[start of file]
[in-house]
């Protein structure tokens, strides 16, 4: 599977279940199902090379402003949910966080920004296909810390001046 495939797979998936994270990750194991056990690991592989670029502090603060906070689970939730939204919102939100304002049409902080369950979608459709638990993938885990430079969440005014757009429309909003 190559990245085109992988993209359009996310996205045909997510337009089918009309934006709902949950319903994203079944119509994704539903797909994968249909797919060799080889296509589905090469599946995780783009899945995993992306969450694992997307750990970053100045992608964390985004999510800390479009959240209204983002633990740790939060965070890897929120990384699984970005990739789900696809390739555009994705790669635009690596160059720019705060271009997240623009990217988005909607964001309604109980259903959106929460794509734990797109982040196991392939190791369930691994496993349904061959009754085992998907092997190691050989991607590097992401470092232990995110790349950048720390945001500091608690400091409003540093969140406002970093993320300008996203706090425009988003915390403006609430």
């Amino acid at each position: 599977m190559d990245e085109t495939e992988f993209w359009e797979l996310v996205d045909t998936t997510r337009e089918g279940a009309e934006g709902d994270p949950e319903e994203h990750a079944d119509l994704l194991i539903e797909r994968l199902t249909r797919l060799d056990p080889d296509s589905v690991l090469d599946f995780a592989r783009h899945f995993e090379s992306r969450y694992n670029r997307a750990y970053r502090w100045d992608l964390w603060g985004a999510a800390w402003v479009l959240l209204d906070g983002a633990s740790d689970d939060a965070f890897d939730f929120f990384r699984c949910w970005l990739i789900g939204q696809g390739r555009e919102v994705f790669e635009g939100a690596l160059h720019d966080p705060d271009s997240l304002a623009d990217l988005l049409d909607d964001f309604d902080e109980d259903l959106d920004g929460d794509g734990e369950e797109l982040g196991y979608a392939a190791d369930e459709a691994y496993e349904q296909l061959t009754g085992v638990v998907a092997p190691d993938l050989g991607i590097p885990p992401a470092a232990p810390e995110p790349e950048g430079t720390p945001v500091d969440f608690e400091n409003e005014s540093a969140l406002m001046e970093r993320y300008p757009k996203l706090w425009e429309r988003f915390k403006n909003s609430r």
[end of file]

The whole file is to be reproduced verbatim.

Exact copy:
[in-house]
């Protein structure tokens, strides 16, 4: 599977279940199902090379402003949910966080920004296909810390001046 495939797979998936994270990750194991056990690991592989670029502090603060906070689970939730939204919102939100304002049409902080369950979608459709638990993938885990430079969440005014757009429309909003 190559990245085109992988993209359009996310996205045909997510337009089918009309934006709902949950319903994203079944119509994704539903797909994968249909797919060799080889296509589905090469599946995780783009899945995993992306969450694992997307750990970053100045992608964390985004999510800390479009959240209204983002633990740790939060965070890897929120990384699984970005990739789900696809390739555009994705790669635009690596160059720019705060271009997240623009990217988005909607964001309604109980259903959106929460794509734990797109982040196991392939190791369930691994496993349904061959009754085992998907092997190691050989991607590097992401470092232990995110790349950048720390945001500091608690400091409003540093969140406002970093993320300008996203706090425009988003915390403006609430």
């Amino acid at each position: 599977m190559d990245e085109t495939e992988f993209w359009e797979l996310v996205d045909t998936t997510r337009e089918g279940a009309e934006g709902d994270p949950e319903e994203h990750a079944d119509l994704l194991i539903e797909r994968l199902t249909r797919l060799d056990p080889d296509s589905v690991l090469d599946f995780a592989r783009h899945f995993e090379s992306r969450y694992n670029r997307a750990y970053r502090w100045d992608l964390w603060g985004a999510a800390w402003v479009l959240l209204d906070g983002a633990s740790d689970d939060a965070f890897d939730f929120f990384r699984c949910w970005l990739i789900g939204q696809g390739r555009e919102v994705f790669e635009g939100a690596l160059h720019d966080p705060d271009s997240l304002a623009d990217l988005l049409d909607d964001f309604d902080e109980d259903l959106d920004g929460d794509g734990e369950e797109l982040g196991y979608a392939a190791d369930e459709a691994y496993e349904q296909l061959t009754g085992v638990v998907a092997p190691d993938l050989g991607i590097p885990p992401a470092a232990p810390e995110p790349e950048g430079t720390p945001v500091d969440f608690e400091n409003e005014s540093a969140l406002m001046e970093r993320y300008p757009k996203l706090w425009e429309r988003f915390k403006n909003s609430r």